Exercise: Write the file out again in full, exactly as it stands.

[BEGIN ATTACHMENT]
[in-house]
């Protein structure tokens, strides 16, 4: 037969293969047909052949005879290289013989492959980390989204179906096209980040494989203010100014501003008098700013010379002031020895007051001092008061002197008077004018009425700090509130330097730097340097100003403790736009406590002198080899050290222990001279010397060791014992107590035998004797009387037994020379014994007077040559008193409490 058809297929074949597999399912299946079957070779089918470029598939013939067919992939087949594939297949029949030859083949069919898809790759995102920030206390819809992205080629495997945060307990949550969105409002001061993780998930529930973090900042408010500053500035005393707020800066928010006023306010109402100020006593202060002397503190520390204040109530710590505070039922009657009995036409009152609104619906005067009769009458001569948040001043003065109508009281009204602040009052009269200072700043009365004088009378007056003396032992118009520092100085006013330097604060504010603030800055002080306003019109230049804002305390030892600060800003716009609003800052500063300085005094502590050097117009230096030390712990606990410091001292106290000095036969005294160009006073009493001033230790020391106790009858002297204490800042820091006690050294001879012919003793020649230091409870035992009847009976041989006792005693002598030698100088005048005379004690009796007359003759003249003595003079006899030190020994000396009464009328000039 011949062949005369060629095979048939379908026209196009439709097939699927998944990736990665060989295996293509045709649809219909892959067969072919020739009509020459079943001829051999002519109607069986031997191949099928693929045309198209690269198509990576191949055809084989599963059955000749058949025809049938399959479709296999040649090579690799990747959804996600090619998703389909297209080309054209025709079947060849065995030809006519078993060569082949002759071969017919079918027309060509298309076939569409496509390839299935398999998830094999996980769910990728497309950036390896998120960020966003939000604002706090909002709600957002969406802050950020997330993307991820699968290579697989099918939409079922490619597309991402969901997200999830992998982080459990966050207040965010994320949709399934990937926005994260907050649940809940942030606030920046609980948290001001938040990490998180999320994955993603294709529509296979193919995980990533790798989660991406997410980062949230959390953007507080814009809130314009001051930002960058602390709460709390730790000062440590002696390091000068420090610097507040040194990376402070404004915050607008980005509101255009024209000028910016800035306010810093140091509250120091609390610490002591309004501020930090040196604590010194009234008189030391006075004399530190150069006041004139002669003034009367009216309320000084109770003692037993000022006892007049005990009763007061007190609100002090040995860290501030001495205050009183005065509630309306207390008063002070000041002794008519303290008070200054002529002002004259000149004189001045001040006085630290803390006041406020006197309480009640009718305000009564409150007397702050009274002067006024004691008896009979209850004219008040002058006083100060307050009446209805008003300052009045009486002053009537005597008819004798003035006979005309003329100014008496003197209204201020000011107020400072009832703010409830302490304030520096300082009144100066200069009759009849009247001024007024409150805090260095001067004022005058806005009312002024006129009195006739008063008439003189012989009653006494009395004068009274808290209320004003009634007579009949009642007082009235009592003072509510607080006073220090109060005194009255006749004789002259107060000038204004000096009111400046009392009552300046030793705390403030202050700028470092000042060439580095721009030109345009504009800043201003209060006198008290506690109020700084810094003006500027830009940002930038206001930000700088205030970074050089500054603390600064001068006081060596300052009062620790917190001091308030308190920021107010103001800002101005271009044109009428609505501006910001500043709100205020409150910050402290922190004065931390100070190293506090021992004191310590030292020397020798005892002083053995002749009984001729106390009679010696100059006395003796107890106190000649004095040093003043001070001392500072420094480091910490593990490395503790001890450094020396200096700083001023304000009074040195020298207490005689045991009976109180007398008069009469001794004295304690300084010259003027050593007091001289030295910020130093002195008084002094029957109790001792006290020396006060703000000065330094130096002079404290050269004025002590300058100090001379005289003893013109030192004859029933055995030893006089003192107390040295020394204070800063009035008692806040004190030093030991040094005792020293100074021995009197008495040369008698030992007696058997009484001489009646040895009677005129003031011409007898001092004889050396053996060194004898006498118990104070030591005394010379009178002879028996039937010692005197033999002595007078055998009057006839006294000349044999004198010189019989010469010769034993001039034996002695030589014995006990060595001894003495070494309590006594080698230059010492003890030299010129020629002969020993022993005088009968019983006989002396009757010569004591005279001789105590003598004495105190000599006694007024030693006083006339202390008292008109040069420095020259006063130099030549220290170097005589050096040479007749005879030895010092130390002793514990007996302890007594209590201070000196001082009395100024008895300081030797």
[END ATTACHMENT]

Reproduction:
[in-house]
């Protein structure tokens, strides 16, 4: 037969293969047909052949005879290289013989492959980390989204179906096209980040494989203010100014501003008098700013010379002031020895007051001092008061002197008077004018009425700090509130330097730097340097100003403790736009406590002198080899050290222990001279010397060791014992107590035998004797009387037994020379014994007077040559008193409490 058809297929074949597999399912299946079957070779089918470029598939013939067919992939087949594939297949029949030859083949069919898809790759995102920030206390819809992205080629495997945060307990949550969105409002001061993780998930529930973090900042408010500053500035005393707020800066928010006023306010109402100020006593202060002397503190520390204040109530710590505070039922009657009995036409009152609104619906005067009769009458001569948040001043003065109508009281009204602040009052009269200072700043009365004088009378007056003396032992118009520092100085006013330097604060504010603030800055002080306003019109230049804002305390030892600060800003716009609003800052500063300085005094502590050097117009230096030390712990606990410091001292106290000095036969005294160009006073009493001033230790020391106790009858002297204490800042820091006690050294001879012919003793020649230091409870035992009847009976041989006792005693002598030698100088005048005379004690009796007359003759003249003595003079006899030190020994000396009464009328000039 011949062949005369060629095979048939379908026209196009439709097939699927998944990736990665060989295996293509045709649809219909892959067969072919020739009509020459079943001829051999002519109607069986031997191949099928693929045309198209690269198509990576191949055809084989599963059955000749058949025809049938399959479709296999040649090579690799990747959804996600090619998703389909297209080309054209025709079947060849065995030809006519078993060569082949002759071969017919079918027309060509298309076939569409496509390839299935398999998830094999996980769910990728497309950036390896998120960020966003939000604002706090909002709600957002969406802050950020997330993307991820699968290579697989099918939409079922490619597309991402969901997200999830992998982080459990966050207040965010994320949709399934990937926005994260907050649940809940942030606030920046609980948290001001938040990490998180999320994955993603294709529509296979193919995980990533790798989660991406997410980062949230959390953007507080814009809130314009001051930002960058602390709460709390730790000062440590002696390091000068420090610097507040040194990376402070404004915050607008980005509101255009024209000028910016800035306010810093140091509250120091609390610490002591309004501020930090040196604590010194009234008189030391006075004399530190150069006041004139002669003034009367009216309320000084109770003692037993000022006892007049005990009763007061007190609100002090040995860290501030001495205050009183005065509630309306207390008063002070000041002794008519303290008070200054002529002002004259000149004189001045001040006085630290803390006041406020006197309480009640009718305000009564409150007397702050009274002067006024004691008896009979209850004219008040002058006083100060307050009446209805008003300052009045009486002053009537005597008819004798003035006979005309003329100014008496003197209204201020000011107020400072009832703010409830302490304030520096300082009144100066200069009759009849009247001024007024409150805090260095001067004022005058806005009312002024006129009195006739008063008439003189012989009653006494009395004068009274808290209320004003009634007579009949009642007082009235009592003072509510607080006073220090109060005194009255006749004789002259107060000038204004000096009111400046009392009552300046030793705390403030202050700028470092000042060439580095721009030109345009504009800043201003209060006198008290506690109020700084810094003006500027830009940002930038206001930000700088205030970074050089500054603390600064001068006081060596300052009062620790917190001091308030308190920021107010103001800002101005271009044109009428609505501006910001500043709100205020409150910050402290922190004065931390100070190293506090021992004191310590030292020397020798005892002083053995002749009984001729106390009679010696100059006395003796107890106190000649004095040093003043001070001392500072420094480091910490593990490395503790001890450094020396200096700083001023304000009074040195020298207490005689045991009976109180007398008069009469001794004295304690300084010259003027050593007091001289030295910020130093002195008084002094029957109790001792006290020396006060703000000065330094130096002079404290050269004025002590300058100090001379005289003893013109030192004859029933055995030893006089003192107390040295020394204070800063009035008692806040004190030093030991040094005792020293100074021995009197008495040369008698030992007696058997009484001489009646040895009677005129003031011409007898001092004889050396053996060194004898006498118990104070030591005394010379009178002879028996039937010692005197033999002595007078055998009057006839006294000349044999004198010189019989010469010769034993001039034996002695030589014995006990060595001894003495070494309590006594080698230059010492003890030299010129020629002969020993022993005088009968019983006989002396009757010569004591005279001789105590003598004495105190000599006694007024030693006083006339202390008292008109040069420095020259006063130099030549220290170097005589050096040479007749005879030895010092130390002793514990007996302890007594209590201070000196001082009395100024008895300081030797």